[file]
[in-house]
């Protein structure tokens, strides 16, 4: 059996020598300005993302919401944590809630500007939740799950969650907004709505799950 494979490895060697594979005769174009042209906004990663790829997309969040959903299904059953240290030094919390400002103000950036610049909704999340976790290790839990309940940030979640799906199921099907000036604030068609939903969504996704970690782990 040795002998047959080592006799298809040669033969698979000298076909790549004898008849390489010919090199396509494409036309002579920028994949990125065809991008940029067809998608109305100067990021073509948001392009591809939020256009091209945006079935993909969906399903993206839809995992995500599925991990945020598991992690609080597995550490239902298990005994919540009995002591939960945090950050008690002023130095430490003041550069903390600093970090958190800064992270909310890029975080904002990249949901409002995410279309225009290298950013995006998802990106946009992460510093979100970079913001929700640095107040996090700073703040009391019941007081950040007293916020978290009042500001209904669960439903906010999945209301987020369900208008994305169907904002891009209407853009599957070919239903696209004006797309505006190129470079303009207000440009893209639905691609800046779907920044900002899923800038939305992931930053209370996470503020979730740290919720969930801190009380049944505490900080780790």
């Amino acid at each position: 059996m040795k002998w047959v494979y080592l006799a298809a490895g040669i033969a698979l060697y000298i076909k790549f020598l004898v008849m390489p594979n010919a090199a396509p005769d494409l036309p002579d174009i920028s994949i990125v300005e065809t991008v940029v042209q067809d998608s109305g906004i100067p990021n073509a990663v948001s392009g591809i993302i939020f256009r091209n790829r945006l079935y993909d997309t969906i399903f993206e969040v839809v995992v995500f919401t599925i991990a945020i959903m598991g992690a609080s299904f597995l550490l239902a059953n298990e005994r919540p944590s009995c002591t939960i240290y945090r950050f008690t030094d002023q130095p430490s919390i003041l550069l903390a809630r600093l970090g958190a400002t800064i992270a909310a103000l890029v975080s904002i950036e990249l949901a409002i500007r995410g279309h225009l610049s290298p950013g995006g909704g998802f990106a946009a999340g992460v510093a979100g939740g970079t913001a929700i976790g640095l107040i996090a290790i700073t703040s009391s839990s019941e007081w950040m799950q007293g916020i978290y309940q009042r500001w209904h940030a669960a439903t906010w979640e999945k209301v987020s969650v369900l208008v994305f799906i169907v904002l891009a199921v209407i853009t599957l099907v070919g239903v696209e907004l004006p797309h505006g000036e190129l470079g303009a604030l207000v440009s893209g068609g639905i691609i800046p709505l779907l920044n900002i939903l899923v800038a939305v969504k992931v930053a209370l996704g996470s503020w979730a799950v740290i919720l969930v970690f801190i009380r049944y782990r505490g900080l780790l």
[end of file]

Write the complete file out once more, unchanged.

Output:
[in-house]
């Protein structure tokens, strides 16, 4: 059996020598300005993302919401944590809630500007939740799950969650907004709505799950 494979490895060697594979005769174009042209906004990663790829997309969040959903299904059953240290030094919390400002103000950036610049909704999340976790290790839990309940940030979640799906199921099907000036604030068609939903969504996704970690782990 040795002998047959080592006799298809040669033969698979000298076909790549004898008849390489010919090199396509494409036309002579920028994949990125065809991008940029067809998608109305100067990021073509948001392009591809939020256009091209945006079935993909969906399903993206839809995992995500599925991990945020598991992690609080597995550490239902298990005994919540009995002591939960945090950050008690002023130095430490003041550069903390600093970090958190800064992270909310890029975080904002990249949901409002995410279309225009290298950013995006998802990106946009992460510093979100970079913001929700640095107040996090700073703040009391019941007081950040007293916020978290009042500001209904669960439903906010999945209301987020369900208008994305169907904002891009209407853009599957070919239903696209004006797309505006190129470079303009207000440009893209639905691609800046779907920044900002899923800038939305992931930053209370996470503020979730740290919720969930801190009380049944505490900080780790």
């Amino acid at each position: 059996m040795k002998w047959v494979y080592l006799a298809a490895g040669i033969a698979l060697y000298i076909k790549f020598l004898v008849m390489p594979n010919a090199a396509p005769d494409l036309p002579d174009i920028s994949i990125v300005e065809t991008v940029v042209q067809d998608s109305g906004i100067p990021n073509a990663v948001s392009g591809i993302i939020f256009r091209n790829r945006l079935y993909d997309t969906i399903f993206e969040v839809v995992v995500f919401t599925i991990a945020i959903m598991g992690a609080s299904f597995l550490l239902a059953n298990e005994r919540p944590s009995c002591t939960i240290y945090r950050f008690t030094d002023q130095p430490s919390i003041l550069l903390a809630r600093l970090g958190a400002t800064i992270a909310a103000l890029v975080s904002i950036e990249l949901a409002i500007r995410g279309h225009l610049s290298p950013g995006g909704g998802f990106a946009a999340g992460v510093a979100g939740g970079t913001a929700i976790g640095l107040i996090a290790i700073t703040s009391s839990s019941e007081w950040m799950q007293g916020i978290y309940q009042r500001w209904h940030a669960a439903t906010w979640e999945k209301v987020s969650v369900l208008v994305f799906i169907v904002l891009a199921v209407i853009t599957l099907v070919g239903v696209e907004l004006p797309h505006g000036e190129l470079g303009a604030l207000v440009s893209g068609g639905i691609i800046p709505l779907l920044n900002i939903l899923v800038a939305v969504k992931v930053a209370l996704g996470s503020w979730a799950v740290i919720l969930v970690f801190i009380r049944y782990r505490g900080l780790l």